5. I do this all the time EXCEPT I use the seam to create some beautiful detail with fabric from the from of the quilt and I sew those pieced in between the seams. The width of your quilt comes from the length of the backing. In other words the seam you sewed will run across from side to side of your quilt.

    1. hi this doesn’t always work because some fabrics have to be cut in half and turned around and sewn together because of the design . if not the design will be upside down on one side. I hope you understand what I mean, if not please message me.

      1. You are correct for any fabric, half of the back will always be upside down. Even if it’s an all over print there is a top and bottom to the design. You should never match the white selvage edges together. I know it doesn’t seem like that however if you’ve ever wondered why the back looks dark on one side and light on the other half this is why. It’s not your imagination or the lighting in your room.
        Sorry, I know it’s easier but it’s not the correct way.

  1. This is a very good tutorial, Angela! It's exactly how I do it too. The only thing I also do is sew the seam with a walking foot, especially if I want large motifs to match up. I'm sure lots of your readers will use your method. Great job!

        1. Have been throwing away salvage butttt Will now crochet into rugs – can’t thank you enough . Wish I had known this sooner.

          1. My quilting group saves all those little bits and salvages to use in dog beds to donate to dog rescue services

      1. Jackie Behymer

        I saw a string quilt made with them at a quilt show in Pigeon Forge TN & loved it, so now I’m saving mine 😂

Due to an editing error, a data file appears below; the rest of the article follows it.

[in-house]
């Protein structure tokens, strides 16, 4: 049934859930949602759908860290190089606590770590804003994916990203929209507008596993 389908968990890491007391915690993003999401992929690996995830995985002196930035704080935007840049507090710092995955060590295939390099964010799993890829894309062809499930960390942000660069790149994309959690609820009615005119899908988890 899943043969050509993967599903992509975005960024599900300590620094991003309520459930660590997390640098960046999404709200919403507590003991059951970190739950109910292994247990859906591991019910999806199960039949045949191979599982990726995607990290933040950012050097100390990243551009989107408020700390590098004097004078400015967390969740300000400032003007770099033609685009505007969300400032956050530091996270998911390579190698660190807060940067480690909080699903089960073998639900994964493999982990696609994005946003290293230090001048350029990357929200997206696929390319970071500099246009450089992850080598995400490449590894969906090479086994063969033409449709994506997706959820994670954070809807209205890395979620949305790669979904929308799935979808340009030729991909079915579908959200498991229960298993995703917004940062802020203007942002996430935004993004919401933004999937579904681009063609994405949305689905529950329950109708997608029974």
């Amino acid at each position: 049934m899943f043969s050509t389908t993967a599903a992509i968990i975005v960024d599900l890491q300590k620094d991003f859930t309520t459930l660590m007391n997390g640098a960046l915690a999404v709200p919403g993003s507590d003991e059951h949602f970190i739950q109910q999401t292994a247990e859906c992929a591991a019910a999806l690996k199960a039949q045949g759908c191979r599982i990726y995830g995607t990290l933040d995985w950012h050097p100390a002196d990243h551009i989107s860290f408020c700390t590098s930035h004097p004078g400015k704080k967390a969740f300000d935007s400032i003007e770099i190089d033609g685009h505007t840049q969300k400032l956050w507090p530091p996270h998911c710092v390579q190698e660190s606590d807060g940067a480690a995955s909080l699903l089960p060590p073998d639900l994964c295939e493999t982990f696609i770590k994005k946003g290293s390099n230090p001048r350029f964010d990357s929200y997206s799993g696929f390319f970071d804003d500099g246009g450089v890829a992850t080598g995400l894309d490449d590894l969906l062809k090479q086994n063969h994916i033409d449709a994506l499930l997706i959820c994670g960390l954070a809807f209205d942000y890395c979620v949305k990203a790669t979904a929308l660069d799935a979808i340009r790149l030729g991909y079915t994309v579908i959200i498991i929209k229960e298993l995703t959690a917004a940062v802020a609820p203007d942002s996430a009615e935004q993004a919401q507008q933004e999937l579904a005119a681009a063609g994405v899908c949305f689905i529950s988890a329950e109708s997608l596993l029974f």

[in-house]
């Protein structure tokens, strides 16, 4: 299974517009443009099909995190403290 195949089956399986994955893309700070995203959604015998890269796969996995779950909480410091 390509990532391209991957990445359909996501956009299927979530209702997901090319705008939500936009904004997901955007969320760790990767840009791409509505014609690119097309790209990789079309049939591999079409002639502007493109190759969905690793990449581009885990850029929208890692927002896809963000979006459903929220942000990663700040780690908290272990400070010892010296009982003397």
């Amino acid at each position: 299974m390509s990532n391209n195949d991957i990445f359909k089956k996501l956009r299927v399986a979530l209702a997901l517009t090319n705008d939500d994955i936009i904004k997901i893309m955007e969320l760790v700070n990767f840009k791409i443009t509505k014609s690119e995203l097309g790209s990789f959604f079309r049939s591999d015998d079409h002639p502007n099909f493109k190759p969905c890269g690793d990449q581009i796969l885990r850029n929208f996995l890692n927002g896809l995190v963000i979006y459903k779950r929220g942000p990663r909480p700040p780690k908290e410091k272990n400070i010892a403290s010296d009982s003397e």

2. I use mine to tie up my tomato plants to their cages which they always seem to outgrow. Can use for beans or other veggies.

    1. I hope you enjoy it and it speeds up the work of piecing the back. This works well for any time you need to piece long pieces of fabric together! Perhaps for curtains?

      1. I sew down both sides ..as you do ..have made a tube..then tear down the middle…seams are at the sides and the middle of the quilt is the widest for strength and wear

  2. SO smart! I just sewed together a quilt back this morning and I wish I'd ready your tutorial first! I'm totally going to do it this way from now on!

  3. Great idea! As a longarm quilter, I have found that backing seams that are 1/4" leave more of a ridge than seams that are 1/2" – they just lay flatter…just something to consider. Also, thank you for NOT leaving the selvedge edge in that backing seam – those are miserable, deflecting the needle and not stretching at all!

  4. This is how I always do backs….unless the backing is directional. Like, if all your sheep are facing one direction on the fabric, if you sew it together like this, their noses or butts will meet up in the middle. (I speak from sheep butt experience.)